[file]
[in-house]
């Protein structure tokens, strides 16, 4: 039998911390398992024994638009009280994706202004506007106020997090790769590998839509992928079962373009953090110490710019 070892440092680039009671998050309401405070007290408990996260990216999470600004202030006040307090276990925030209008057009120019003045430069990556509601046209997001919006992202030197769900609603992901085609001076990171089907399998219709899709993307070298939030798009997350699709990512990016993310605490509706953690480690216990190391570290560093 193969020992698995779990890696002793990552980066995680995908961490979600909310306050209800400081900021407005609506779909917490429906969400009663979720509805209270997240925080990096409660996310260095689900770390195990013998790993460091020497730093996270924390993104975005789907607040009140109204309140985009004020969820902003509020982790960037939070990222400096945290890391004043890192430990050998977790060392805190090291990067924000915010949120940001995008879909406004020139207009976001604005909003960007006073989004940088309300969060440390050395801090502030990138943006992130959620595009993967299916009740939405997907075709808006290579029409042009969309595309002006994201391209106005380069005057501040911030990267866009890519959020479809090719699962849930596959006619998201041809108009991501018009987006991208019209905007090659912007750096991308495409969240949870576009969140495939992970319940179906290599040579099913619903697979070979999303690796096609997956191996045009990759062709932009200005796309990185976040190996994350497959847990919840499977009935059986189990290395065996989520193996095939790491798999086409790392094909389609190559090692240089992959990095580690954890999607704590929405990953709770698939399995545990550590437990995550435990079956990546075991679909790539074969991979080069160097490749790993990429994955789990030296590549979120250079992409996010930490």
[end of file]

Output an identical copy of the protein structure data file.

[in-house]
């Protein structure tokens, strides 16, 4: 039998911390398992024994638009009280994706202004506007106020997090790769590998839509992928079962373009953090110490710019 070892440092680039009671998050309401405070007290408990996260990216999470600004202030006040307090276990925030209008057009120019003045430069990556509601046209997001919006992202030197769900609603992901085609001076990171089907399998219709899709993307070298939030798009997350699709990512990016993310605490509706953690480690216990190391570290560093 193969020992698995779990890696002793990552980066995680995908961490979600909310306050209800400081900021407005609506779909917490429906969400009663979720509805209270997240925080990096409660996310260095689900770390195990013998790993460091020497730093996270924390993104975005789907607040009140109204309140985009004020969820902003509020982790960037939070990222400096945290890391004043890192430990050998977790060392805190090291990067924000915010949120940001995008879909406004020139207009976001604005909003960007006073989004940088309300969060440390050395801090502030990138943006992130959620595009993967299916009740939405997907075709808006290579029409042009969309595309002006994201391209106005380069005057501040911030990267866009890519959020479809090719699962849930596959006619998201041809108009991501018009987006991208019209905007090659912007750096991308495409969240949870576009969140495939992970319940179906290599040579099913619903697979070979999303690796096609997956191996045009990759062709932009200005796309990185976040190996994350497959847990919840499977009935059986189990290395065996989520193996095939790491798999086409790392094909389609190559090692240089992959990095580690954890999607704590929405990953709770698939399995545990550590437990995550435990079956990546075991679909790539074969991979080069160097490749790993990429994955789990030296590549979120250079992409996010930490």